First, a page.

Seeking to investigate if this association was causal, the team from UWA and researchers from Unilever, conducted the first human intervention study to look at black tea and blood pressure outcomes.

“There have been a number of human intervention studies looking at effects on vascular function, with reasonably consistent findings that tea can increase the relaxation of blood vessels — an outcome linked with blood pressure and risk of heart disease,” he says. “This was the first large study specifically designed and powered to look at blood pressure as the primary outcome.”

Ninety-five Australian participants aged between 35 and 75 were required to drink three cups of black tea or three cups of a placebo, with the same flavour and caffeine content as the tea, daily for six months. Using 24-hour blood pressure measurement taken at the end of the trial, the group found a reduction in the systolic and diastolic blood pressure of the tea-drinkers of between 2 and 3mmHg.


According to Prof Hodgson, while a reduction of 2 or 3mmHg is not large, it is still a valuable effect when combined with other interventions.

“If you put the effect of tea together with other dietary and lifestyle changes, such as weight loss or reduced salt and alcohol intake, you might get up to a 10mmHg reduction in blood pressure without drug therapy,” he says.

The group believe high flavonoid levels in black tea cause an increase in nitric oxide, a compound that acts on cells in blood vessel walls to cause relaxation, blood vessel dilation and, ultimately, a reduction in blood pressure. According to Prof Hodgson, the findings also show promise for those who prefer to not drink tea.

“You can get the same benefits if you eat enough of other flavonoid-rich foods such as apples, plums and red grapes — no tea required.”

****************************************************************************************************
Quite a bit of research has been done over the years demonstrating the benefits of tea. So if the mood strikes you today, here is a handy dandy tea brewing chart. Drink tea and enjoy a happy heart ^_^

Delicious Heart Health

13 Mar

Health is delicious! NPR interviewed researcher Sheila West, whose Penn State studies have shown that well-spiced food can significantly lower triglycerides. In some cases, triglycerides were decreased by one third. Insulin levels were also lowered by 20%. UCLA cardiologist Dave Ravi says that lowering one’s triglycerides helps lower the risk of metabolic syndrome and heart disease Cinnamon, cloves, turmeric, paprika, rosemary, ginger, oregano, and garlic were all used in the studies.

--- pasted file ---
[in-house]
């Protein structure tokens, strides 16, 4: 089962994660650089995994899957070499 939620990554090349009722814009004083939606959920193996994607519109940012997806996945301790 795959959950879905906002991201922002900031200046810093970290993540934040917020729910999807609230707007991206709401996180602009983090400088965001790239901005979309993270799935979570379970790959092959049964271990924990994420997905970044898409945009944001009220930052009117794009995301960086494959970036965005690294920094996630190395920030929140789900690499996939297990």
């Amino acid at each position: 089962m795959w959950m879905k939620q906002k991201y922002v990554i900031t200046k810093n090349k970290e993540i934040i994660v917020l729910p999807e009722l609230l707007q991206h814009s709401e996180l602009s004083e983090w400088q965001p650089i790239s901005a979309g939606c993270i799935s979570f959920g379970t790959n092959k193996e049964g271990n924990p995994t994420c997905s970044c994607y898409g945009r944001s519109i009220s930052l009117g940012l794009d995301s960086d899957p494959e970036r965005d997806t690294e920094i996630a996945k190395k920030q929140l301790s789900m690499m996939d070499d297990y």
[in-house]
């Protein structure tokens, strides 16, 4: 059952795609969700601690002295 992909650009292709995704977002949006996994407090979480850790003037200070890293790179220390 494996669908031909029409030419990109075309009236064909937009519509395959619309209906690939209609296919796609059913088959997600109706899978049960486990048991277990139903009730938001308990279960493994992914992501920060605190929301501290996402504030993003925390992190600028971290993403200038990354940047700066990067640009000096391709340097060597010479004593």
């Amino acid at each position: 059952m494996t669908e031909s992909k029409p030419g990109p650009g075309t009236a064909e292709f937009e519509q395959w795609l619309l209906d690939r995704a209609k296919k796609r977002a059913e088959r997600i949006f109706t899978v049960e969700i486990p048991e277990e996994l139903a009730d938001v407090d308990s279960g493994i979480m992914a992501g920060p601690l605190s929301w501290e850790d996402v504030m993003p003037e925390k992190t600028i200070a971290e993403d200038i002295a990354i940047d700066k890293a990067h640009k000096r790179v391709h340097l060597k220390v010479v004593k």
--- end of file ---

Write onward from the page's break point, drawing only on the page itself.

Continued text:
This has motivated me to invest in a cute spice rack.
And what better spice rack for a science nerd than one made of beakers?


Science has never been so delicious.

End Of Life Decisions

9 Mar

The following was written by Kristian Foden-Vencil and presented by NPR’s health blog Shots. Click the headline if you wish to read the original article, as well as listen to an audio version of the story. I consider this to be one of the most important issues in American health care today, especially with our aging population.

Oregon Emphasizes Choices At The End Of Life

It turns out Americans facing death want something they also want in life: choice.

two-page form created in Oregon is providing insight into how people want to be cared for at the end of their lives. And the so-called POLST form — short for Physician Orders for Life-Sustaining Treatment — offers far more detailed options than a simple “do not resuscitate” directive does.

Terri Schmidt, an emergency room doctor at Oregon Health and Science University, remembers the day an elderly man with congestive heart failure came into the hospital from a nursing home. The man didn’t have a form, so, by law, Schmidt had to provide all the medical care possible.

“I intubated the man. I did very aggressive things. It didn’t feel right at the time,” says Schmidt. “There was just this sense in my mind that this is a 92-year-old very elderly person with bad heart failure. And about 15 minutes later, when I was able to get a hold of the family, they said, ‘You did what? We talked about this! He didn’t want it. We had a big conversation in his room about a week ago.’ ”

That’s a situation Helen Hobbs, 93, is looking to prevent. She has filled out a form, and her doctor signed it, so it’s legally enforceable.

She likes having different options. “I did want antibiotics in case of infection,” says Hobbs, who lives in an assisted living facility in Lake Oswego. “I don’t want CPR if I’m in cardiac arrest. I don’t want to be tied down with tubes. You know, there’s no point in prolonging it.”

Administrators at her senior residence advised Hobbs to keep her POLST form in a plastic tube in her freezer, so EMTs will know where to find it. Other nursing homes tell residents to keep their forms under the sink or on the fridge. It’s not exactly a perfect system.